World Innovation Summit on Health (WISH)
by Vanessa Pinfold
Last week I attended WISH as a guest of Lord Ara Darzi along with around 800 international delegates representing health fields across the globe. The Institute for Global Health Innovation at Imperial college London has posted some highlights online and Richard Horton provided a comment piece in the Lancet this week. Both profile the contribution of Aung San Suu Kyi and this was also my highlight because her message was strong and focused, and her commitment to health innovation clear through the power of ideas and human values. She emphasised the human spirit in transforming health care drawing on the experience of her own mother as a nurse and the reaction of others to human qualities that drive nursing as a profession of healing. She spoke of the importance of spiritual health, as well as mental and physical health, emphasising that spiritual values are at the heart of healthy society.
WISH 2013 was organised around a series of forums each with its own report and I had been involved in the preparation of the mental health forum report. In particular gathering the views of civil society on innovations in mental health care. At the event I decided not to attend the mental health forum because in parallel the engagement session was running. For the McPin Foundation it was important to hear what others in the health field were saying about how people who use services can contribute to innovative solutions in healthcare. I was really pleased to see in the patient and family engagement forum report a recommendation around the valuable role of patients as partners in research, not only as participants, but as part of the research team and at WISH a thoughtful suggestion from the floor that less emphasis on patient engagement is required, but rather we should be looking at citizen engagement. Prevention strategies must be centre stage in conversations about innovations in healthcare.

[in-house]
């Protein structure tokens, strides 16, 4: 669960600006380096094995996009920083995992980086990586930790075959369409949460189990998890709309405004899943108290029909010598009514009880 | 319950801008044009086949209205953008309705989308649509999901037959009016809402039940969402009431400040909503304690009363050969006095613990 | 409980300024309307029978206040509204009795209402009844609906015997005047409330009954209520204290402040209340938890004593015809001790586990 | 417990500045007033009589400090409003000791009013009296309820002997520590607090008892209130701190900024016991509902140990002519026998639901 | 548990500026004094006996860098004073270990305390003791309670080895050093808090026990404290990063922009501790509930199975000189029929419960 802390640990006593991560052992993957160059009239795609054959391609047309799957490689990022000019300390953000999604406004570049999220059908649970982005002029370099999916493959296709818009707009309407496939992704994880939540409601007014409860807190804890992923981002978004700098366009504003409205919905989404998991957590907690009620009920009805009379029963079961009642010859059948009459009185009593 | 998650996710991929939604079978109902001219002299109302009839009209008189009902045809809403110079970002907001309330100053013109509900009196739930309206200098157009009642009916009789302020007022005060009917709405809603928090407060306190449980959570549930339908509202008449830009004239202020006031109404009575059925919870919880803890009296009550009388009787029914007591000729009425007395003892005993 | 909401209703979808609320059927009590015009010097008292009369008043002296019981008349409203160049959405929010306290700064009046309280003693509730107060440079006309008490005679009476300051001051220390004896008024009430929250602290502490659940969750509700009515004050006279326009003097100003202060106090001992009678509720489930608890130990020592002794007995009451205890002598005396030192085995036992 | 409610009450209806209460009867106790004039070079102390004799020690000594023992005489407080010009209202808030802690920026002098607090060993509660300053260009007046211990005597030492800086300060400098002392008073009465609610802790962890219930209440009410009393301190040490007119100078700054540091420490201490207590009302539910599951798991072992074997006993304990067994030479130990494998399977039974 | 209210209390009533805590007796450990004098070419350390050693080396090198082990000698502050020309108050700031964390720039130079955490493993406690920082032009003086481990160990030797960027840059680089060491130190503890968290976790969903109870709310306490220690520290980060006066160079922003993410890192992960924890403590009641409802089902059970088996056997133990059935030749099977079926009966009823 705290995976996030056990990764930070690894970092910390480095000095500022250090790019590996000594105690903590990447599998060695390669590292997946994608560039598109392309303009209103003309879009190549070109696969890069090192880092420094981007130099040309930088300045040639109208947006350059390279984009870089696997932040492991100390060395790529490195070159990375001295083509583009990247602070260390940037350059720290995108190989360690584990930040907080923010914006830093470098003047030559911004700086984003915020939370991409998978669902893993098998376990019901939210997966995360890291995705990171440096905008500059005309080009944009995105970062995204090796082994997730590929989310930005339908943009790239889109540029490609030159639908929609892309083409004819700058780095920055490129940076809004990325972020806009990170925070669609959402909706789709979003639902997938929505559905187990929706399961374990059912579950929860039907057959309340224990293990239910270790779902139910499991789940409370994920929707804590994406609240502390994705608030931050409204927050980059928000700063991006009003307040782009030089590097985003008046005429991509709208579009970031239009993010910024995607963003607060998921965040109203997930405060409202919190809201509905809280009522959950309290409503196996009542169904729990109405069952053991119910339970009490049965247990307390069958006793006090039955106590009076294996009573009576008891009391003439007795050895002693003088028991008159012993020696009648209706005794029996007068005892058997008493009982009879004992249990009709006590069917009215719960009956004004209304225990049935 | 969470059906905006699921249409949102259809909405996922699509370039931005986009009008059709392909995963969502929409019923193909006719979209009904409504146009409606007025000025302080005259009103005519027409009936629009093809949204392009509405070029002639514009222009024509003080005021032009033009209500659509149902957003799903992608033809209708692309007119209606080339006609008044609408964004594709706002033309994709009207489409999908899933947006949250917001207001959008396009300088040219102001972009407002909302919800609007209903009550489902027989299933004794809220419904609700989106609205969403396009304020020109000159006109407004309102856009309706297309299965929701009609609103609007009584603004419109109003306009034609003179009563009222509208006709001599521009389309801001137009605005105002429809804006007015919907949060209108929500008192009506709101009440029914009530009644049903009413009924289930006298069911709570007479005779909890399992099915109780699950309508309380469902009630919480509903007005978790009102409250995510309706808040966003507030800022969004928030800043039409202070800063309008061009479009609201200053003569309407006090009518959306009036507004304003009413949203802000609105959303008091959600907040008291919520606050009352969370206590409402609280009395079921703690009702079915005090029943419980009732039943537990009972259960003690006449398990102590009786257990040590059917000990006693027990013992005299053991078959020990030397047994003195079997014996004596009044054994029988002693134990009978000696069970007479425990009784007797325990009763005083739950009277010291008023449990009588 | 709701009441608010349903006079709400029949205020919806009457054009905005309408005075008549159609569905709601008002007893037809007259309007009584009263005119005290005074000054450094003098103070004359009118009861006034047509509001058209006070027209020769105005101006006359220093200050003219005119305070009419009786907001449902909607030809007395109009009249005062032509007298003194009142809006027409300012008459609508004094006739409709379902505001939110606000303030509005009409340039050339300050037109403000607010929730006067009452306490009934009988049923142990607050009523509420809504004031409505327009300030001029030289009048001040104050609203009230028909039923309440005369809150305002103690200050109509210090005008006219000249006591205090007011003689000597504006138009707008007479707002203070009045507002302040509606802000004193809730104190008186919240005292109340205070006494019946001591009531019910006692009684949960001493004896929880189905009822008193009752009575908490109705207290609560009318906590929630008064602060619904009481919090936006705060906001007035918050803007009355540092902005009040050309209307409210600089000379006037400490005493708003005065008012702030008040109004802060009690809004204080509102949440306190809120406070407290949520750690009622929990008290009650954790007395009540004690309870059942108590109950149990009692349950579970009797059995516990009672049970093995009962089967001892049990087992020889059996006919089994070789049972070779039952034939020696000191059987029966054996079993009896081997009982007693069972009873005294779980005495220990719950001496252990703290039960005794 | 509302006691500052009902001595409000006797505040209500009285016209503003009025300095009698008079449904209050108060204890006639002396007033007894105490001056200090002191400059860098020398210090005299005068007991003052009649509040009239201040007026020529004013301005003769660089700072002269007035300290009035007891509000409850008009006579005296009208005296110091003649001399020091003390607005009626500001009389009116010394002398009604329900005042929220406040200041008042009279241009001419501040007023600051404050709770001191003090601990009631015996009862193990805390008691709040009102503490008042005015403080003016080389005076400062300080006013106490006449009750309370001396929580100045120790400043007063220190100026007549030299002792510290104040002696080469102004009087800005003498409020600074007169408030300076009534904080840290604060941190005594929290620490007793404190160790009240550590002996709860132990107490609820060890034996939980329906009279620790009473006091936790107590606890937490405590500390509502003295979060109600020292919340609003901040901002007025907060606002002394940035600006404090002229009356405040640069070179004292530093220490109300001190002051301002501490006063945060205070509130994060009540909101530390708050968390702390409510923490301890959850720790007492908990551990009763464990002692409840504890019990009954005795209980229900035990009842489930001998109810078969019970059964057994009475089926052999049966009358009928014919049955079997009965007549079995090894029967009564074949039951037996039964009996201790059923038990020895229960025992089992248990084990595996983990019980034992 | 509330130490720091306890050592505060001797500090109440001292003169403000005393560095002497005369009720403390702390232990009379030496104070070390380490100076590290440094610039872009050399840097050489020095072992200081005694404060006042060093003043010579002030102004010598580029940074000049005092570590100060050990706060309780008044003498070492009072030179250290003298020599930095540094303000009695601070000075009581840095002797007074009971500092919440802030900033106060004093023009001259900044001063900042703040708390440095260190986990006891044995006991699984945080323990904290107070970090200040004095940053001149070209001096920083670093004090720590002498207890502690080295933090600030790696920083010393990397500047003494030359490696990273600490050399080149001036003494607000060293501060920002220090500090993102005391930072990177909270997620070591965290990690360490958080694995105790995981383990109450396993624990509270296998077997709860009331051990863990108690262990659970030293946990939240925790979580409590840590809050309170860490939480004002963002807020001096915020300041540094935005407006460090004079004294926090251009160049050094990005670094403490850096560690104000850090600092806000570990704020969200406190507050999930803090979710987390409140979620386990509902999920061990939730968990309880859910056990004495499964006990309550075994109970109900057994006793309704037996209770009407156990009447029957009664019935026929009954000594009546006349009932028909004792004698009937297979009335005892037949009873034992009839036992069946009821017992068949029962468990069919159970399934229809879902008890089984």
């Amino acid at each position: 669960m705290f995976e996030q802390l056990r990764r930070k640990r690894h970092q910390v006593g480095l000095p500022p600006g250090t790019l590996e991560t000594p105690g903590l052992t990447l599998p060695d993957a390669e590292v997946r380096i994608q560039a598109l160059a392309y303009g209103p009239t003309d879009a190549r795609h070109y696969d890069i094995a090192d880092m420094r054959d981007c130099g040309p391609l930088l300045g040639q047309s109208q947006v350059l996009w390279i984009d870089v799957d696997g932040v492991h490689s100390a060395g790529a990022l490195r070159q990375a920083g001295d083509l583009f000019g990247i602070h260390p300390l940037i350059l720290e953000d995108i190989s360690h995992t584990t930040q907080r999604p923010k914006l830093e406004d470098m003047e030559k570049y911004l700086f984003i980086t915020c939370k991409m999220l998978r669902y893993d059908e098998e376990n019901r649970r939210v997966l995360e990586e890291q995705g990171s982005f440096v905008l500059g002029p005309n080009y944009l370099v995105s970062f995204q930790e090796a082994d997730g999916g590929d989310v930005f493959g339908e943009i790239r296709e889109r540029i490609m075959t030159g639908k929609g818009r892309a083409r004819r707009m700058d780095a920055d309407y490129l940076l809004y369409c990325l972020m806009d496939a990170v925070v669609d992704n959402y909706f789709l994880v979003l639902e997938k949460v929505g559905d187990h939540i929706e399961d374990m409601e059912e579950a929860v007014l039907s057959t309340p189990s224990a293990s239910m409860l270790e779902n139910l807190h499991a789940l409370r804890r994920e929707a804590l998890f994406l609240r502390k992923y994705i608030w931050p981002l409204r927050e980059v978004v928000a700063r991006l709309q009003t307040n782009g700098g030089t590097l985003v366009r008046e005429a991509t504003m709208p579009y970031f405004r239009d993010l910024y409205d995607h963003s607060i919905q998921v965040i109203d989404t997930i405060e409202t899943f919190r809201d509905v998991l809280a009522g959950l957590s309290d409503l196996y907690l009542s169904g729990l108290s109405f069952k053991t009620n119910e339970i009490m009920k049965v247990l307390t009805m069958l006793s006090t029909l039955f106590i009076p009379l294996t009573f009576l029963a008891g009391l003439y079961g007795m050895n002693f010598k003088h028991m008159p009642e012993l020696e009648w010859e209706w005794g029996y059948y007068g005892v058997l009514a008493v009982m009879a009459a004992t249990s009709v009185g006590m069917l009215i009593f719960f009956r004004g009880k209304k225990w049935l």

Lord Darzi opened WISH 2013 by saying that the summit was about bringing policy and practice together and “getting one step ahead” by assessing how to speed up the innovation translation process from idea to application at scale. In the innovation showcase there were lots of practical examples of healthcare innovations such as miniaturisation of technology but barriers remain and in mental health that includes stigma. Many countries do not have a mental health policy. To help inspire and to showcase global mental health innovations a data base has been launched by the Centre for Global Mental Health based at the London School of Hygiene and Tropical Medicine. This is only the beginning. The audience at WISH 2013 were described as the “movers and shakers” in healthcare and for all the mental health forum participants the aim was to introduce mental health into conversations with as many delegates as possible. Place mental health on everyone’s agenda. This was also the aim of the patient and family engagement forum and fruitful conversations were shared on how to achieve increased recognition for people with mental health problems and their families in health, education and research.
I left the summit reflecting mostly on the contribution of Aung San Suu Kyi. The call to infuse our healthcare system with values sounds straight forward but is incredibly hard to deliver in our complex healthcare systems with professional rivalries and silo sector working. There is much to be done and one small contribution in the beginning of 2014 will be the launch of our Driving Change report. Seasons Greetings all.